n the words of Canadian songwriter Dallas Green, my nerves will be the death of me.
Lately I’ve been thinking about the economy again. A recent episode of Newsworld with Peter Mansbridge (God bless the CBC) put me on edge. How is it that we’ve come to rely on China for so much?
I didn’t have to think too hard about that. All I had to do was make myself an ice cream sundae. I pulled out my brand-new ice cream scoop and studied the price tag before snipping it off the handle. Made in China, it proclaimed in a tiny sans-serif font.
Made proudly in China, more like.
Quietly, industriously, China’s products have turned into the quality consumer goods that we (well, not I because I was born too late into the century) came to associate with goods made in America. Sturdy, well-made, long-lasting…these are all characteristics that made us proud to buy local. And better yet—cheap.
Now buying local often means higher prices. Why? Manufacturing is expensive in North America, materials are scarce, and the labor is unionized.
So instead we buy products in Walmart made in China because they’re well-made and cheaper than anything made in our own country. China has grown fat with money off the spending habits of North Americans who shop solely in the ‘Mart. And with that money, they’ve bought US debt. $800 billion in US Treasury bonds, if the article I linked earlier in this post is right.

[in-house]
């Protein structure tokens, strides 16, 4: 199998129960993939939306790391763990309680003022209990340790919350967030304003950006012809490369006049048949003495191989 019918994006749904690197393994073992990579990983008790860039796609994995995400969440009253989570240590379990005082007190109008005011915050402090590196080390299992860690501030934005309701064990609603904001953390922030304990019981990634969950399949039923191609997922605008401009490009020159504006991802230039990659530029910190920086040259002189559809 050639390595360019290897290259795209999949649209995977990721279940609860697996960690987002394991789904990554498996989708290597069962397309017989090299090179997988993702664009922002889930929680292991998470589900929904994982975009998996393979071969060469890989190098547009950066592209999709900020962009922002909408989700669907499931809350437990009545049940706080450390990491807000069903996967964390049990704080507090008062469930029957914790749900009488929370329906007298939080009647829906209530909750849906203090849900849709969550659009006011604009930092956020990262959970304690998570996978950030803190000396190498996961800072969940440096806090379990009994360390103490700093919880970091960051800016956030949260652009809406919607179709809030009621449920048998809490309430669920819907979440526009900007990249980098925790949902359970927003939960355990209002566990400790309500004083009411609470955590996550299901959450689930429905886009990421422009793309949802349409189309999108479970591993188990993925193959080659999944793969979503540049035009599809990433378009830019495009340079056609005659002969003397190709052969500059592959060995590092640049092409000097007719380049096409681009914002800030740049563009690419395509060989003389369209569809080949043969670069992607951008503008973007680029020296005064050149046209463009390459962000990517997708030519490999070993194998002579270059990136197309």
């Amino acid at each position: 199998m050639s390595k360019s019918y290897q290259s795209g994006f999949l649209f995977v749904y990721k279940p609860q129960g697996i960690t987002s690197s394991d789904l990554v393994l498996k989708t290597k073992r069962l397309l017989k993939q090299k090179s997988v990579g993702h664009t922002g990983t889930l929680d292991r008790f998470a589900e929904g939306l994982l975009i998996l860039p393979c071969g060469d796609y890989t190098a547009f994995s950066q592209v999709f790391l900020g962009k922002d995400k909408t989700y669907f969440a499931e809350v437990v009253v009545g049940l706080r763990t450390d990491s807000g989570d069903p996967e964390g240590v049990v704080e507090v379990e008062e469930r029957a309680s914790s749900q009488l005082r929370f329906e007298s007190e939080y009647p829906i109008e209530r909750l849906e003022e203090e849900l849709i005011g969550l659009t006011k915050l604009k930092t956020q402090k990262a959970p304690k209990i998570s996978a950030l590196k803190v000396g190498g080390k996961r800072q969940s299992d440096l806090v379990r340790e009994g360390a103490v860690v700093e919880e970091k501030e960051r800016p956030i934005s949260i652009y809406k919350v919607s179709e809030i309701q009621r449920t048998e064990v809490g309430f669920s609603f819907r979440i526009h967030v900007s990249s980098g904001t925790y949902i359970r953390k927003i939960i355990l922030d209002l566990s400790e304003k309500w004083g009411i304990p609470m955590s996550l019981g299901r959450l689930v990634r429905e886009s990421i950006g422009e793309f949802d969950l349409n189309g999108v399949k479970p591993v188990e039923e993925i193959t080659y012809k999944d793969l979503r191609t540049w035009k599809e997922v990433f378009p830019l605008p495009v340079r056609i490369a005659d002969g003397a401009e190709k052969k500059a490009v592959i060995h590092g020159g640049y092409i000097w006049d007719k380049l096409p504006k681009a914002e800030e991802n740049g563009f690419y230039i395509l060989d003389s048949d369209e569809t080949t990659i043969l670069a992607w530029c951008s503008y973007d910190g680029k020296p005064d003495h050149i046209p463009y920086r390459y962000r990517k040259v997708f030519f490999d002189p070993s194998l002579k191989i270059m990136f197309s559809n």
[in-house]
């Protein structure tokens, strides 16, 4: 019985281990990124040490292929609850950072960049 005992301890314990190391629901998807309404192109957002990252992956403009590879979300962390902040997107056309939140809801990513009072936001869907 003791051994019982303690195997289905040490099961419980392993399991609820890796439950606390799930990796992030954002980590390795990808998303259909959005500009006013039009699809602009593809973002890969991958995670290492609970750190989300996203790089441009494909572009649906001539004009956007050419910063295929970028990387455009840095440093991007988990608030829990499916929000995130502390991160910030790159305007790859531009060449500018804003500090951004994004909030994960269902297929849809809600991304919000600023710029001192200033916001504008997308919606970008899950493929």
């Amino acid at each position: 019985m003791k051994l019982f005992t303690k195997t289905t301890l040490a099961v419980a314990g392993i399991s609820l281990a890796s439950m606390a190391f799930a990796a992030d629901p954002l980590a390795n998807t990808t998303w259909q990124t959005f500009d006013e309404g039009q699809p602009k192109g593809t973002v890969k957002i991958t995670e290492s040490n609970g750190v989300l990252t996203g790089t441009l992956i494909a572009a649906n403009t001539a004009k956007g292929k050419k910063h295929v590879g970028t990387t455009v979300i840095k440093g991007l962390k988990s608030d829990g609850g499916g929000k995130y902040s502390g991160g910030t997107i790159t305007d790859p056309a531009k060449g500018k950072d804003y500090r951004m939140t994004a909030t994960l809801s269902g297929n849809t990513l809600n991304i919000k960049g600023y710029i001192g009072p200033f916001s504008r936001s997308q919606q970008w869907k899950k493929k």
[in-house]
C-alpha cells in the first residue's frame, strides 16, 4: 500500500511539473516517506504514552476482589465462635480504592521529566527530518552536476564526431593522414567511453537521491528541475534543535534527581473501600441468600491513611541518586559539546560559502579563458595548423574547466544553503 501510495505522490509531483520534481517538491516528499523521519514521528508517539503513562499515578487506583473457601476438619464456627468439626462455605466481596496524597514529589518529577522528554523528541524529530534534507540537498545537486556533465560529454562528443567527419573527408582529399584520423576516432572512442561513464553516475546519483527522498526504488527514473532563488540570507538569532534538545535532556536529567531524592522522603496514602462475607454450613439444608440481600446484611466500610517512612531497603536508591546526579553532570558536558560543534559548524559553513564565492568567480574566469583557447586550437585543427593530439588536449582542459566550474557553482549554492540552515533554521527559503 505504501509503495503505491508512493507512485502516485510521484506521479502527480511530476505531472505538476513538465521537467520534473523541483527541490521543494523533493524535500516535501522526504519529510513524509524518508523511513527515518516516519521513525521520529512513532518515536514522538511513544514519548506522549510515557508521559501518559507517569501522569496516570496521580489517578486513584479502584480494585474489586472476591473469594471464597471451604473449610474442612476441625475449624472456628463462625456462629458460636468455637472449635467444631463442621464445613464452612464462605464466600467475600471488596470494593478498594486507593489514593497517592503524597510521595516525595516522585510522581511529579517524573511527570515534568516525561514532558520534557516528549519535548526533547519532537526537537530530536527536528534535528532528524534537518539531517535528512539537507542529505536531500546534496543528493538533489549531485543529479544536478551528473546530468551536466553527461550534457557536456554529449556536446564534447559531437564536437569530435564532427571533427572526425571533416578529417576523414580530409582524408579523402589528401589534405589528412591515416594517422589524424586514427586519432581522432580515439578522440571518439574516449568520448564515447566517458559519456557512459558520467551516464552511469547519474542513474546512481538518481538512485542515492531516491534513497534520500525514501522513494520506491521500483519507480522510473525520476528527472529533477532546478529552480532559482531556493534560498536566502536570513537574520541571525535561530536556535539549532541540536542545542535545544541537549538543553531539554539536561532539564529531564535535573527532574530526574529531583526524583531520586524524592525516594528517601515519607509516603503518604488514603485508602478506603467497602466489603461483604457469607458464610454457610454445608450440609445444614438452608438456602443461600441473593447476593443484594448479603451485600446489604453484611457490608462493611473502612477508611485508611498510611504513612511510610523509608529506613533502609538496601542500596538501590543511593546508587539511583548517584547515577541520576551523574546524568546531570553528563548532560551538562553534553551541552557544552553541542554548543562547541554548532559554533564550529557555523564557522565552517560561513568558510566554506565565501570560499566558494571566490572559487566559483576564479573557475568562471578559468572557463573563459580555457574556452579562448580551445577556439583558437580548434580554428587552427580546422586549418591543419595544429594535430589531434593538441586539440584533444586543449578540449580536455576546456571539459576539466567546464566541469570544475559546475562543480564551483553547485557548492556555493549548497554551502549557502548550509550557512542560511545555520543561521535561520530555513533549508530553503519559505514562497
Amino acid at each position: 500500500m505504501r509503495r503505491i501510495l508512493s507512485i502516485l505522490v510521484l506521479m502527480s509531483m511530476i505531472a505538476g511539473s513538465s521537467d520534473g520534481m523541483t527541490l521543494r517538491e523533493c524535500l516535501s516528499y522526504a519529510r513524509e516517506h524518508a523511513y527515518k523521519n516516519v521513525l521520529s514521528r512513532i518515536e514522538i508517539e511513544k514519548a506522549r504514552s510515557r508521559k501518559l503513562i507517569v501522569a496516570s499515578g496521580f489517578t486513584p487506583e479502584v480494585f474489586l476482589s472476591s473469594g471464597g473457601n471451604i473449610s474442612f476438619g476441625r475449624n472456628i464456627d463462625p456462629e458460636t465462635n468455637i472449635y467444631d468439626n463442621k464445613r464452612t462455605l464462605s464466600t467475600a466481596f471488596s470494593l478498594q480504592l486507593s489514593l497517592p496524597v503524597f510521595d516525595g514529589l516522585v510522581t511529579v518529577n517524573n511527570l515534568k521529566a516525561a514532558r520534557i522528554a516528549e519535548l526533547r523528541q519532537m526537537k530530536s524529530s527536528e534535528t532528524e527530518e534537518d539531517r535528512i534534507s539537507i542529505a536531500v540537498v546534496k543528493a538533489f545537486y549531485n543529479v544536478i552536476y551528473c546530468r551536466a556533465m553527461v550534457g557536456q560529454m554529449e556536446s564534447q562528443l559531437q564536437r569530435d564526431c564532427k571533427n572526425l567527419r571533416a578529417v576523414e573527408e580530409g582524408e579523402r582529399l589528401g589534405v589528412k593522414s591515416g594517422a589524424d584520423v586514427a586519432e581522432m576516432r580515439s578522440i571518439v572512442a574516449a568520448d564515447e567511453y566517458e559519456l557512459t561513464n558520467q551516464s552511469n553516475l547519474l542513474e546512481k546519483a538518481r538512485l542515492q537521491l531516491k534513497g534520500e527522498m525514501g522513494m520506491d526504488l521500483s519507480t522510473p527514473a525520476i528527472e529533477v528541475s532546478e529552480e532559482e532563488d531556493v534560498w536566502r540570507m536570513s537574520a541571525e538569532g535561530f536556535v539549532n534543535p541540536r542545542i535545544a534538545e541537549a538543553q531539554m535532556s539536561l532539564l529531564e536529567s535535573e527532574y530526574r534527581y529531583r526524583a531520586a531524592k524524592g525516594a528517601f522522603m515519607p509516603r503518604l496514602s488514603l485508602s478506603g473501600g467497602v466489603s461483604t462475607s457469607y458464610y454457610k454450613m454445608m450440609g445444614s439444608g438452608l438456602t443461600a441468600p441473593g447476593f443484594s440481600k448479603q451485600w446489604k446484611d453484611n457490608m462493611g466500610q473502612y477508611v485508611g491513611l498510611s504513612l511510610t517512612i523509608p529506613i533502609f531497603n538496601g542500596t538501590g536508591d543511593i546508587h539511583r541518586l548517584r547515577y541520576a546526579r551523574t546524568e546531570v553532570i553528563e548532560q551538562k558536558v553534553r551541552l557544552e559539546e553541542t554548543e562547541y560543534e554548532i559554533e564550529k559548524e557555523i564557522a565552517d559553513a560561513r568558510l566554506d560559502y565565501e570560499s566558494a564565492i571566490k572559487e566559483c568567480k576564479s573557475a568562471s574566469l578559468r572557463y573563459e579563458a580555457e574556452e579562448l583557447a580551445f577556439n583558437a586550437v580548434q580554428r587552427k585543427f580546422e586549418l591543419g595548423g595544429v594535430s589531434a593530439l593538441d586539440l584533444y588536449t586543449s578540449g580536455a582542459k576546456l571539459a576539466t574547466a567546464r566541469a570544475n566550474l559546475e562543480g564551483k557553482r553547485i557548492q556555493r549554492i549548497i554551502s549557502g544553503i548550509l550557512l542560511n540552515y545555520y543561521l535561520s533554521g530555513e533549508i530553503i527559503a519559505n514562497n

And any day they could call in that debt.
So, I worry.
But why do I worry? What could I possibly do? Get out of debt myself, of course. Learn to live within my means like my grandparents would have done before me (if they lived in Canada instead of Communist Poland, where they HAD to live within their means because their means meant their share of rations). But it’s hard.
Of course it’s hard—all habit breaking is hard to do. Just ask any smoker or heroin addict. Okay, don’t talk to heroin addicts, they might steal your wallet. But, you know what I mean. Using credit is a habit that we’ve grown up accepting as the norm, but it’s not and it’s far more dangerous than we think. Because, whether or not we know it, with each purchase put on that credit card, we’re giving China a little more reason to call in our debts.
A pretty grim sentiment, one I wish I could shake off but, like the persistent flea on a dog’s back, it keeps making me itch.
So, have I made any decisions to help me get this Chinese dragon off my back (pardon the terribly metaphor)? Not really. I’m living on a prayer for the time being, like mostly everyone else who don’t even want to know that there’s a looming threat in the horizon, but my insight isn’t helping me much at all. Sometimes I wonder if Ignorance really is Bliss. At the very least, it would make my shopping less stressful.